LAKE SUCCESS, Long Island (WABC) -- High school students joined Senator Charles Schumer Tuesday morning to call for a national ban on flavored e-cigarettes, on the same day that Governor Andrew Cuomo announced the first vaping-related death in New York state.
The students and Schumer gathered at William A. Shine Great Neck South High School on Long Island alongside the school's principal and health officials to talk about the dangers of flavored e-cigarettes and why the cause matters to them.
Schumer announced a bill called the Stopping Appealing Flavors in E-Cigarettes for Kids Act, or the SAFE Kids Act, that demands a federal ban of flavored vapes to protect kids and teens. He also called for the government to launch a campaign to raise awareness of e-cigarette use among young people.
Shortly after the press conference, Cuomo announced that a teenager from the Bronx was the first death associated with vaping in the state.
Cuomo only identified the victim as a 17-year-old from the Bronx, but called vaping a "public health crisis" that must be addressed.
With more than a quarter of New York high school students vaping, teens claim that they are lured in by the variety of flavors offered.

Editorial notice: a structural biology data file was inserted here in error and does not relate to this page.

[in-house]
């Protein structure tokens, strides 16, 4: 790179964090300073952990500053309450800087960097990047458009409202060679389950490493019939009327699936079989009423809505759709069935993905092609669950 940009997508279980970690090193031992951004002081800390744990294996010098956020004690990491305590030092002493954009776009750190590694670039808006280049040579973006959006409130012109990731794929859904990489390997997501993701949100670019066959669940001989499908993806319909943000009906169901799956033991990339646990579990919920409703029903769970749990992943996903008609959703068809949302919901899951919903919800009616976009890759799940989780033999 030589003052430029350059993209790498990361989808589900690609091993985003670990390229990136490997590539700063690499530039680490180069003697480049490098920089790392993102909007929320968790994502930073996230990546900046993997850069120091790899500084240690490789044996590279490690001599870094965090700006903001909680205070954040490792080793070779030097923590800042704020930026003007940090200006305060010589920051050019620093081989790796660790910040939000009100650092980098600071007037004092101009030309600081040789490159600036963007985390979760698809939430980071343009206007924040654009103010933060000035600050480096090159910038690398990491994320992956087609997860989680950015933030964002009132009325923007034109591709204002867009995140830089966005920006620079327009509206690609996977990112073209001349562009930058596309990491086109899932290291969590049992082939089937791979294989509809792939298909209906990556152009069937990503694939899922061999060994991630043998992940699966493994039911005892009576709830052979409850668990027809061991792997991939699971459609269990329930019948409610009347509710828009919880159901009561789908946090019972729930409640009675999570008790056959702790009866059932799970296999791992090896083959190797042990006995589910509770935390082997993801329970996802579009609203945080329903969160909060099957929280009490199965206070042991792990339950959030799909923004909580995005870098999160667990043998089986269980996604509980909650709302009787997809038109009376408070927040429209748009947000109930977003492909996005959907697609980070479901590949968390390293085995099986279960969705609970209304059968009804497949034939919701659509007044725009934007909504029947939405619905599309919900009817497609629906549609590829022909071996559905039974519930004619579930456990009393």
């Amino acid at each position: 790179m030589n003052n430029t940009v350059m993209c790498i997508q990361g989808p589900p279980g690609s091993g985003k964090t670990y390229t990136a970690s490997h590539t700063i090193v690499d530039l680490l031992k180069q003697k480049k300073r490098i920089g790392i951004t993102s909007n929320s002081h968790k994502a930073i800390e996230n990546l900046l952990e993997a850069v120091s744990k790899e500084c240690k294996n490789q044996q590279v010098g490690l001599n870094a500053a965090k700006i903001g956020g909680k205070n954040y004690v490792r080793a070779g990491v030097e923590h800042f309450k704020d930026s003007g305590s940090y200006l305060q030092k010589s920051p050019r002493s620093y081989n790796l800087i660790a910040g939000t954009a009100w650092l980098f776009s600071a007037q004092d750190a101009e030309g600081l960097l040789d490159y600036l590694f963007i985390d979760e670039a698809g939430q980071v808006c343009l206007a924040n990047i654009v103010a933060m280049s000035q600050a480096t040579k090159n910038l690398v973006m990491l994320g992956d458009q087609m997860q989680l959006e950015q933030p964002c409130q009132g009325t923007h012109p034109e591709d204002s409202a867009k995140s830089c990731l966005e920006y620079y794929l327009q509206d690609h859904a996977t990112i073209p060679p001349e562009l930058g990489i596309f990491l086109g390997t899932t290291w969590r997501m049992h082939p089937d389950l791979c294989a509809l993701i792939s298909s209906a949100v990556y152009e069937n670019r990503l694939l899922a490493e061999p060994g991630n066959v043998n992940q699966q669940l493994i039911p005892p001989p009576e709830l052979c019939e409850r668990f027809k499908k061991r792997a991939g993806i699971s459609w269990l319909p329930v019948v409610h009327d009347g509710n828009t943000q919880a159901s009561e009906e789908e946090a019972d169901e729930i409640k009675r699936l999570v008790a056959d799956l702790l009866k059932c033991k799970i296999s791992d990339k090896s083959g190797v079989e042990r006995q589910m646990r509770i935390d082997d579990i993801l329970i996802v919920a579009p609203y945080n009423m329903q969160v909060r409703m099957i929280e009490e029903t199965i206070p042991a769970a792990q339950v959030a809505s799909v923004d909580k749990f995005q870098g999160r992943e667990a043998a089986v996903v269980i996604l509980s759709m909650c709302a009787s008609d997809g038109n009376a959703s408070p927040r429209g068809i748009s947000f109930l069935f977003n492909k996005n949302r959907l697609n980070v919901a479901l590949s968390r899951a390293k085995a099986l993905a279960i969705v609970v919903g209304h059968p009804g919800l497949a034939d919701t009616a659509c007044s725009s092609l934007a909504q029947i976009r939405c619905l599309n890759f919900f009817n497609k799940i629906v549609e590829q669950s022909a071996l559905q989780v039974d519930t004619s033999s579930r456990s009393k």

The bill is said to have strong backing from the public, especially parents. Schumer said his plan would begin to fix the youth e-cigarette epidemic on Long Island and across New York State.
Health officials say more than 100 New Yorkers have gotten sick from vaping-related causes. These cases are part of the nationwide growing concern of the vaping epidemic, which is said to be the cause behind 19 deaths in the U.S. so far.
Amid the epidemic, Schumer has pushed the FDA to act on the harms of vaping, and New York State has announced a ban on flavored e-cigarettes. However, the bill has been halted for the time being.
While public health officials haven't identified a single culprit in the more than 1,000 cases of vaping-related lung injuries, officials say many of the people who have become sick reported vaping THC.
E-cigarettes and other vaping devices have exploded on the market since they first started gaining popularity in 2007. And the sheer number and variety of products in the retail market as well as the black market, including products containing THC, have made determining the cause of the disease outbreak that much more difficult.
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Long Island students join Sen. Schumer to push for national ban on flavored e-cigarettes